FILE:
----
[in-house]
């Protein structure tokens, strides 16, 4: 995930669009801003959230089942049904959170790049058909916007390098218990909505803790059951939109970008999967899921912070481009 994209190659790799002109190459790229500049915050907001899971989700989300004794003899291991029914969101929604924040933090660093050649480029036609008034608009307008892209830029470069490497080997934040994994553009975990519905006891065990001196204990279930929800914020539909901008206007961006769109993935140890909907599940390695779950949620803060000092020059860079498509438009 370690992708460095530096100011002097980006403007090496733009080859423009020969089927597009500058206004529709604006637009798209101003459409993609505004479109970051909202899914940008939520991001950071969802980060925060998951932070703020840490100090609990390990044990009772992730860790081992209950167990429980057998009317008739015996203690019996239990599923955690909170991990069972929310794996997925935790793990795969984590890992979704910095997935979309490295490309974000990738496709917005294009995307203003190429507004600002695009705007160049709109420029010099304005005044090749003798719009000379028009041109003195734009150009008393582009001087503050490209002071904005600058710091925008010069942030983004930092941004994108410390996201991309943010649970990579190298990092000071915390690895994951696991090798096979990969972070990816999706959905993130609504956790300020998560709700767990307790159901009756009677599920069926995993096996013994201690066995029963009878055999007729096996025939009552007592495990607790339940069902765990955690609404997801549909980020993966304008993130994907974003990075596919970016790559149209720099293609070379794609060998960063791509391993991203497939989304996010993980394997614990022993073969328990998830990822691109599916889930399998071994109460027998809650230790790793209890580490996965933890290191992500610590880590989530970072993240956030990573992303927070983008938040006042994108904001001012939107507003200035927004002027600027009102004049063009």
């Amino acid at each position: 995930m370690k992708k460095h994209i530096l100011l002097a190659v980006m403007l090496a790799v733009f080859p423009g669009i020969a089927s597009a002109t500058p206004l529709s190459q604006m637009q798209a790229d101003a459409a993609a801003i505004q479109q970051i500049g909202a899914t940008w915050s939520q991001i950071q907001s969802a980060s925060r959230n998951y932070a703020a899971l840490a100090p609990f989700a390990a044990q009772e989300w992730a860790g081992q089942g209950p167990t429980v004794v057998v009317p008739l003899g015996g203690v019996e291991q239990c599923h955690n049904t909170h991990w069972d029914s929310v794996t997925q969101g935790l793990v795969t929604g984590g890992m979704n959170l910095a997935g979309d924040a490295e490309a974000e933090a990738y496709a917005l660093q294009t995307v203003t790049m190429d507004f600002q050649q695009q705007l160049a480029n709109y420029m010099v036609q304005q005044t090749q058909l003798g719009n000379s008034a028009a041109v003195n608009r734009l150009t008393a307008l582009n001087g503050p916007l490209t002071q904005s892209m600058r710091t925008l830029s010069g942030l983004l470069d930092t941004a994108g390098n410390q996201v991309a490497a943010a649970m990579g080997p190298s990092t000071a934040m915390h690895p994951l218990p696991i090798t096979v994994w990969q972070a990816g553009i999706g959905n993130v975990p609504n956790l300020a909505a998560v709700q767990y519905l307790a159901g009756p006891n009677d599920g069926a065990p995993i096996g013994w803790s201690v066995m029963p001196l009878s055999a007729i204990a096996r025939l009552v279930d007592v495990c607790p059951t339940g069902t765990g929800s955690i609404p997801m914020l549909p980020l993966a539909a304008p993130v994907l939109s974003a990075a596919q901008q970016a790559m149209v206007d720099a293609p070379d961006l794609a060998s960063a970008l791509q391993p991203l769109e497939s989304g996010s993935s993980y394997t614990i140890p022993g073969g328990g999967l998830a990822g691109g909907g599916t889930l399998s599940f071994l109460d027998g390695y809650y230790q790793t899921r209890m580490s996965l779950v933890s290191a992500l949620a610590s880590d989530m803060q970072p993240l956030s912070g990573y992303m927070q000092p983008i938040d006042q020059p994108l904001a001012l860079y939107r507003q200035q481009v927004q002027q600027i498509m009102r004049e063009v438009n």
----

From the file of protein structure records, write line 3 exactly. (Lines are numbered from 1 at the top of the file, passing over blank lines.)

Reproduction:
């Amino acid at each position: 995930m370690k992708k460095h994209i530096l100011l002097a190659v980006m403007l090496a790799v733009f080859p423009g669009i020969a089927s597009a002109t500058p206004l529709s190459q604006m637009q798209a790229d101003a459409a993609a801003i505004q479109q970051i500049g909202a899914t940008w915050s939520q991001i950071q907001s969802a980060s925060r959230n998951y932070a703020a899971l840490a100090p609990f989700a390990a044990q009772e989300w992730a860790g081992q089942g209950p167990t429980v004794v057998v009317p008739l003899g015996g203690v019996e291991q239990c599923h955690n049904t909170h991990w069972d029914s929310v794996t997925q969101g935790l793990v795969t929604g984590g890992m979704n959170l910095a997935g979309d924040a490295e490309a974000e933090a990738y496709a917005l660093q294009t995307v203003t790049m190429d507004f600002q050649q695009q705007l160049a480029n709109y420029m010099v036609q304005q005044t090749q058909l003798g719009n000379s008034a028009a041109v003195n608009r734009l150009t008393a307008l582009n001087g503050p916007l490209t002071q904005s892209m600058r710091t925008l830029s010069g942030l983004l470069d930092t941004a994108g390098n410390q996201v991309a490497a943010a649970m990579g080997p190298s990092t000071a934040m915390h690895p994951l218990p696991i090798t096979v994994w990969q972070a990816g553009i999706g959905n993130v975990p609504n956790l300020a909505a998560v709700q767990y519905l307790a159901g009756p006891n009677d599920g069926a065990p995993i096996g013994w803790s201690v066995m029963p001196l009878s055999a007729i204990a096996r025939l009552v279930d007592v495990c607790p059951t339940g069902t765990g929800s955690i609404p997801m914020l549909p980020l993966a539909a304008p993130v994907l939109s974003a990075a596919q901008q970016a790559m149209v206007d720099a293609p070379d961006l794609a060998s960063a970008l791509q391993p991203l769109e497939s989304g996010s993935s993980y394997t614990i140890p022993g073969g328990g999967l998830a990822g691109g909907g599916t889930l399998s599940f071994l109460d027998g390695y809650y230790q790793t899921r209890m580490s996965l779950v933890s290191a992500l949620a610590s880590d989530m803060q970072p993240l956030s912070g990573y992303m927070q000092p983008i938040d006042q020059p994108l904001a001012l860079y939107r507003q200035q481009v927004q002027q600027i498509m009102r004049e063009v438009n």